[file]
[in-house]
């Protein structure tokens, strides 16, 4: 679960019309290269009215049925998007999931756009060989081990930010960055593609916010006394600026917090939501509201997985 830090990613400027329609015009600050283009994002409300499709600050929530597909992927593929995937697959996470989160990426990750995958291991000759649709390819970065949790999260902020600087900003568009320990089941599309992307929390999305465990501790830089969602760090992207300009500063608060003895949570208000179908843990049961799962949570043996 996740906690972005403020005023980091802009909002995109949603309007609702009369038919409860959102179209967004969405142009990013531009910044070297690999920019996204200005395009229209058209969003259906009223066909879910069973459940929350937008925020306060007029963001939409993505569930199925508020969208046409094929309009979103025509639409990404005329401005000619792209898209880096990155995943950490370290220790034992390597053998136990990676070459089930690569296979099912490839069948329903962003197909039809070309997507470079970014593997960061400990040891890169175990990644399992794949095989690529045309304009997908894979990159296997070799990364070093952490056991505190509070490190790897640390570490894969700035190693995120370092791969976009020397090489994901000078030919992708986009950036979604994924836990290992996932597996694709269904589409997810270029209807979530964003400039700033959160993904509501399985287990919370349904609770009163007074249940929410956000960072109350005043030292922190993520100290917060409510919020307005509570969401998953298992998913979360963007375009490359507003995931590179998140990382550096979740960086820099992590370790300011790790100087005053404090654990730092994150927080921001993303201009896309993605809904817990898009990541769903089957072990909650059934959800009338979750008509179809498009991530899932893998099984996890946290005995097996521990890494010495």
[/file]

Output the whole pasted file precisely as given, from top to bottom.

[in-house]
């Protein structure tokens, strides 16, 4: 679960019309290269009215049925998007999931756009060989081990930010960055593609916010006394600026917090939501509201997985 830090990613400027329609015009600050283009994002409300499709600050929530597909992927593929995937697959996470989160990426990750995958291991000759649709390819970065949790999260902020600087900003568009320990089941599309992307929390999305465990501790830089969602760090992207300009500063608060003895949570208000179908843990049961799962949570043996 996740906690972005403020005023980091802009909002995109949603309007609702009369038919409860959102179209967004969405142009990013531009910044070297690999920019996204200005395009229209058209969003259906009223066909879910069973459940929350937008925020306060007029963001939409993505569930199925508020969208046409094929309009979103025509639409990404005329401005000619792209898209880096990155995943950490370290220790034992390597053998136990990676070459089930690569296979099912490839069948329903962003197909039809070309997507470079970014593997960061400990040891890169175990990644399992794949095989690529045309304009997908894979990159296997070799990364070093952490056991505190509070490190790897640390570490894969700035190693995120370092791969976009020397090489994901000078030919992708986009950036979604994924836990290992996932597996694709269904589409997810270029209807979530964003400039700033959160993904509501399985287990919370349904609770009163007074249940929410956000960072109350005043030292922190993520100290917060409510919020307005509570969401998953298992998913979360963007375009490359507003995931590179998140990382550096979740960086820099992590370790300011790790100087005053404090654990730092994150927080921001993303201009896309993605809904817990898009990541769903089957072990909650059934959800009338979750008509179809498009991530899932893998099984996890946290005995097996521990890494010495």